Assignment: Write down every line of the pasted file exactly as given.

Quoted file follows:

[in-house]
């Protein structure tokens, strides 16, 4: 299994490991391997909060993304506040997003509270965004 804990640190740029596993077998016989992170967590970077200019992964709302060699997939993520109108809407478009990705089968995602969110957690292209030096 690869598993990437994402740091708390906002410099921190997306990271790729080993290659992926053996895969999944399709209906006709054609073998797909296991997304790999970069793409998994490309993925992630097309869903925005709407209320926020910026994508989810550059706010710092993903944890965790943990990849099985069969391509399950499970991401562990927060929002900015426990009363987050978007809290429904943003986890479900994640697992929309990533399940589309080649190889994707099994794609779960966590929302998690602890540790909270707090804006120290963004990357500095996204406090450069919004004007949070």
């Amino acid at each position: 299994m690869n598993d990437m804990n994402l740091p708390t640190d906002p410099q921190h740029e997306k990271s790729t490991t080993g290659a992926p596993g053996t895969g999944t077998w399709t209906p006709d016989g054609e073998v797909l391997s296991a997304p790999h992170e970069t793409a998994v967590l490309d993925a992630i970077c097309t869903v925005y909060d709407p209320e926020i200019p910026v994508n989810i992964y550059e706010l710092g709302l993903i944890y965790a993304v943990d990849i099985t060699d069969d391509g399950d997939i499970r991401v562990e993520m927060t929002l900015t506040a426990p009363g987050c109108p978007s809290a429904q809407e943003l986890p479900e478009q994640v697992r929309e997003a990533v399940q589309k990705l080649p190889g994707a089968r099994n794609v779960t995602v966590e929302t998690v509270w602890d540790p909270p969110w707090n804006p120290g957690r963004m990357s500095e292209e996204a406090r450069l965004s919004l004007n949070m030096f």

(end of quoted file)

[in-house]
């Protein structure tokens, strides 16, 4: 299994490991391997909060993304506040997003509270965004 804990640190740029596993077998016989992170967590970077200019992964709302060699997939993520109108809407478009990705089968995602969110957690292209030096 690869598993990437994402740091708390906002410099921190997306990271790729080993290659992926053996895969999944399709209906006709054609073998797909296991997304790999970069793409998994490309993925992630097309869903925005709407209320926020910026994508989810550059706010710092993903944890965790943990990849099985069969391509399950499970991401562990927060929002900015426990009363987050978007809290429904943003986890479900994640697992929309990533399940589309080649190889994707099994794609779960966590929302998690602890540790909270707090804006120290963004990357500095996204406090450069919004004007949070």
């Amino acid at each position: 299994m690869n598993d990437m804990n994402l740091p708390t640190d906002p410099q921190h740029e997306k990271s790729t490991t080993g290659a992926p596993g053996t895969g999944t077998w399709t209906p006709d016989g054609e073998v797909l391997s296991a997304p790999h992170e970069t793409a998994v967590l490309d993925a992630i970077c097309t869903v925005y909060d709407p209320e926020i200019p910026v994508n989810i992964y550059e706010l710092g709302l993903i944890y965790a993304v943990d990849i099985t060699d069969d391509g399950d997939i499970r991401v562990e993520m927060t929002l900015t506040a426990p009363g987050c109108p978007s809290a429904q809407e943003l986890p479900e478009q994640v697992r929309e997003a990533v399940q589309k990705l080649p190889g994707a089968r099994n794609v779960t995602v966590e929302t998690v509270w602890d540790p909270p969110w707090n804006p120290g957690r963004m990357s500095e292209e996204a406090r450069l965004s919004l004007n949070m030096f």